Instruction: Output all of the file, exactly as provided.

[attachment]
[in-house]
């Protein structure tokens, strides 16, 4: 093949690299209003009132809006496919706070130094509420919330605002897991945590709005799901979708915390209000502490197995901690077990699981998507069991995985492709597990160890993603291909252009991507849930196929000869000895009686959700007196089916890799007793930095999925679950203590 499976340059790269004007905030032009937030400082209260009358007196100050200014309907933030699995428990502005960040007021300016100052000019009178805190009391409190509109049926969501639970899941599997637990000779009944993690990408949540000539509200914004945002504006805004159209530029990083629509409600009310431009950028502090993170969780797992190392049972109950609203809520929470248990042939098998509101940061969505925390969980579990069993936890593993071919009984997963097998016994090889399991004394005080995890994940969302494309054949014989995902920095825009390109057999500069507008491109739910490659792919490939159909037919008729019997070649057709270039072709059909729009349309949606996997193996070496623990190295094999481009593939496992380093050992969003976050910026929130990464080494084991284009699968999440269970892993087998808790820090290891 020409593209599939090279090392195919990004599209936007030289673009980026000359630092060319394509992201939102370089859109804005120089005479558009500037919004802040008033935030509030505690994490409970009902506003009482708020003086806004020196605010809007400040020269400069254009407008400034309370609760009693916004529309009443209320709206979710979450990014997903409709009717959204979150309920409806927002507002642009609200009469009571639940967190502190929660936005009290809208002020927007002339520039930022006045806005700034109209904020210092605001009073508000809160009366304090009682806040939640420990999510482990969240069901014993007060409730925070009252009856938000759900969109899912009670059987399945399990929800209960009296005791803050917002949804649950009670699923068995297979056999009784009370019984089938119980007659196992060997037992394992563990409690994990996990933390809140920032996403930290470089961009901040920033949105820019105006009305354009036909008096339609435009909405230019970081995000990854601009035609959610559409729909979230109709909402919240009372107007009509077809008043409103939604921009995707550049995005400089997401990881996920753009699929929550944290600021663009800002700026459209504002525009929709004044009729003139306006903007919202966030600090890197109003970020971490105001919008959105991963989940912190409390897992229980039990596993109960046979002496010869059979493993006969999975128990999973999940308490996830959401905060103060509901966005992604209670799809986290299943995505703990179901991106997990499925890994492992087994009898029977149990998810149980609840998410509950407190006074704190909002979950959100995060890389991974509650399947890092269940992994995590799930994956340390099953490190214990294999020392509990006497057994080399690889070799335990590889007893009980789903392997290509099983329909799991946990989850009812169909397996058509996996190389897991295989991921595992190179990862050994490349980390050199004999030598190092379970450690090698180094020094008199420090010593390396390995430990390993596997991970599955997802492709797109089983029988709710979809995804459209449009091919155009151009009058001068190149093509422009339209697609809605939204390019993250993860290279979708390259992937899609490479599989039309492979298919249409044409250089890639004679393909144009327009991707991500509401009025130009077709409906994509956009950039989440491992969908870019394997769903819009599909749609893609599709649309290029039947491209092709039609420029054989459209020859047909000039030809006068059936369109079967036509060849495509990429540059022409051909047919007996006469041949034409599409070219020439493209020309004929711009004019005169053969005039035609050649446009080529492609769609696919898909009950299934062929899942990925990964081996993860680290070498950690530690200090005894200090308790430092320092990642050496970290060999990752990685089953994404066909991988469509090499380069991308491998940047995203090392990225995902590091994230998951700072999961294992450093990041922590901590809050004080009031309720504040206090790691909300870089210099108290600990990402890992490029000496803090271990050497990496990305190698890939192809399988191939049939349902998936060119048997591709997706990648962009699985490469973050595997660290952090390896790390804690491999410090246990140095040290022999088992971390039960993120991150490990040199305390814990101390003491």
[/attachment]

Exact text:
[in-house]
């Protein structure tokens, strides 16, 4: 093949690299209003009132809006496919706070130094509420919330605002897991945590709005799901979708915390209000502490197995901690077990699981998507069991995985492709597990160890993603291909252009991507849930196929000869000895009686959700007196089916890799007793930095999925679950203590 499976340059790269004007905030032009937030400082209260009358007196100050200014309907933030699995428990502005960040007021300016100052000019009178805190009391409190509109049926969501639970899941599997637990000779009944993690990408949540000539509200914004945002504006805004159209530029990083629509409600009310431009950028502090993170969780797992190392049972109950609203809520929470248990042939098998509101940061969505925390969980579990069993936890593993071919009984997963097998016994090889399991004394005080995890994940969302494309054949014989995902920095825009390109057999500069507008491109739910490659792919490939159909037919008729019997070649057709270039072709059909729009349309949606996997193996070496623990190295094999481009593939496992380093050992969003976050910026929130990464080494084991284009699968999440269970892993087998808790820090290891 020409593209599939090279090392195919990004599209936007030289673009980026000359630092060319394509992201939102370089859109804005120089005479558009500037919004802040008033935030509030505690994490409970009902506003009482708020003086806004020196605010809007400040020269400069254009407008400034309370609760009693916004529309009443209320709206979710979450990014997903409709009717959204979150309920409806927002507002642009609200009469009571639940967190502190929660936005009290809208002020927007002339520039930022006045806005700034109209904020210092605001009073508000809160009366304090009682806040939640420990999510482990969240069901014993007060409730925070009252009856938000759900969109899912009670059987399945399990929800209960009296005791803050917002949804649950009670699923068995297979056999009784009370019984089938119980007659196992060997037992394992563990409690994990996990933390809140920032996403930290470089961009901040920033949105820019105006009305354009036909008096339609435009909405230019970081995000990854601009035609959610559409729909979230109709909402919240009372107007009509077809008043409103939604921009995707550049995005400089997401990881996920753009699929929550944290600021663009800002700026459209504002525009929709004044009729003139306006903007919202966030600090890197109003970020971490105001919008959105991963989940912190409390897992229980039990596993109960046979002496010869059979493993006969999975128990999973999940308490996830959401905060103060509901966005992604209670799809986290299943995505703990179901991106997990499925890994492992087994009898029977149990998810149980609840998410509950407190006074704190909002979950959100995060890389991974509650399947890092269940992994995590799930994956340390099953490190214990294999020392509990006497057994080399690889070799335990590889007893009980789903392997290509099983329909799991946990989850009812169909397996058509996996190389897991295989991921595992190179990862050994490349980390050199004999030598190092379970450690090698180094020094008199420090010593390396390995430990390993596997991970599955997802492709797109089983029988709710979809995804459209449009091919155009151009009058001068190149093509422009339209697609809605939204390019993250993860290279979708390259992937899609490479599989039309492979298919249409044409250089890639004679393909144009327009991707991500509401009025130009077709409906994509956009950039989440491992969908870019394997769903819009599909749609893609599709649309290029039947491209092709039609420029054989459209020859047909000039030809006068059936369109079967036509060849495509990429540059022409051909047919007996006469041949034409599409070219020439493209020309004929711009004019005169053969005039035609050649446009080529492609769609696919898909009950299934062929899942990925990964081996993860680290070498950690530690200090005894200090308790430092320092990642050496970290060999990752990685089953994404066909991988469509090499380069991308491998940047995203090392990225995902590091994230998951700072999961294992450093990041922590901590809050004080009031309720504040206090790691909300870089210099108290600990990402890992490029000496803090271990050497990496990305190698890939192809399988191939049939349902998936060119048997591709997706990648962009699985490469973050595997660290952090390896790390804690491999410090246990140095040290022999088992971390039960993120991150490990040199305390814990101390003491």